Harman plans to be part of Labour's negotiating team. Photo: Getty
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Would more women on the parties' negotiating teams form a better coalition?

Backroom girls.

"Backroom boys" is a standard phrase when discussing the wheeling and dealing behind closed doors in Westminster. But what about the girls?

A good question asked of the panel on the BBC's Woman's Hour debate this morning was how each of the women (Harriet Harman, Caroline Lucas, Theresa May, Leanne Wood, Sal Brinton, Eilidh Whiteford and Diane James) would influence coalition negotiations. And would more women negotiating create a better-quality coalition?

The most telling answer was from Harriet Harman. She said: "I think all-male decision-making with women abiding by it is wrong, it's old-fashioned." She pointed out that decision-making is more effective when carried out by a diverse team. 

Harman was part of Labour's negotiating team (which failed) in 2010, but the successful two parties didn't have a single woman involved in the Tory/Lib Dem deal between them. And although Harman gave the standard line about working for a majority, there was a heavy hint that if it comes to doing a deal, she plans to be part of the process.

I hear from a shadow frontbench source that she would sacrifice a departmental role (she is currently both shadow culture secretary and deputy leader) to take a front seat both in negotiations, and the long-term establishment, of an alliance with another party.

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Here are the other panelists' replies:

 - The SNP's Eilidh Whiteford struggled to answer the question, talking about the need for more women MPs in general.

 - The Home Secretary Theresa May too preferred to dodge it by saying "one woman in particular" (Nicola Sturgeon) would have all the influence in negotiations with Labour. 

 - Ukip's Diane James began talking about the experience of women in business, before being admonished by presenter Jenni Murray for failing to answer the question. "We all have testosterone," she retorted, when asked if Ukip was testosterone-fuelled.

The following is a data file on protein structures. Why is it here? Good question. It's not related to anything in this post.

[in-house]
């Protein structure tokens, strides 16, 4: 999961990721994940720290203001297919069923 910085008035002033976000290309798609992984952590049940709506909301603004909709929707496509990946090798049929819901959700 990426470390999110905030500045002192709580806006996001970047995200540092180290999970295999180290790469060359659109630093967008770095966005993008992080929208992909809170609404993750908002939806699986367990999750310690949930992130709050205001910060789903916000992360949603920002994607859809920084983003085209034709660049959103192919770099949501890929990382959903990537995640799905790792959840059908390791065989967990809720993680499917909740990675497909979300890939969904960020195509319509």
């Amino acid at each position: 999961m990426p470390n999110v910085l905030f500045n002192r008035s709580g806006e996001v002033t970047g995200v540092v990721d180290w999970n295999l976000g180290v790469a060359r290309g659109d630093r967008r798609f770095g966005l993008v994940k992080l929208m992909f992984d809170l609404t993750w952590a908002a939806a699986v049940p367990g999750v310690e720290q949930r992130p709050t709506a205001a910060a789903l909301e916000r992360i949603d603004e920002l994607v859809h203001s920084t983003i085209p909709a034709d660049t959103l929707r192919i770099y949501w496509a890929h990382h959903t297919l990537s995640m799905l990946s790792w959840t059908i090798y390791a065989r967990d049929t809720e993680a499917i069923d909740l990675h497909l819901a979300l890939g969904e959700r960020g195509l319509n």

- Lib Dem party president Sal Brinton deployed what must be the Lib Dems' latest differentiation tactic (she gave the line to me first in an interview in January and Vince Cable said a similar thing to the Guardian in April): "The love-in in the rose garden wasn't helpful, it was wrong."

 - The Greens' Caroline Lucas and Leanne Wood of Plaid Cymru were more direct about women working together to form alliances, the former saying, "What we don't want to see is yet more men going behind closed doors, cooking things up." The latter highlighted how her party, Plaid Cymru, has been working with the Greens and the SNP on a more progressive agenda (all three parties have female leaders).

Anoosh Chakelian is deputy web editor at the New Statesman.

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After Richmond Park, Labour MPs are haunted by a familiar ghost

Labour MPs in big cities fear the Liberal Democrats, while in the north, they fear Ukip. 

The Liberal Democrats’ victory in Richmond Park has Conservatives nervous, and rightly so. Not only did Sarah Olney take the votes of soft Conservatives who backed a Remain vote on 23 June, she also benefited from tactical voting from Labour voters.

Although Richmond Park is the fifth most pro-Remain constituency won by a Conservative at the 2015 election, the more significant number – for the Liberal Democrats at least – is 15: that’s the number of Tory-held seats they could win if they reduced the Labour vote by the same amount they managed in Richmond Park.

The Tories have two Brexit headaches, electorally speaking. The first is the direct loss of voters who backed David Cameron in 2015 and a Remain vote in 2016 to the Liberal Democrats. The second is that Brexit appears to have made Liberal Democrat candidates palatable to Labour voters who backed the party as the anti-Conservative option in seats where Labour is generally weak from 1992 to 2010, but stayed at home or voted Labour in 2015.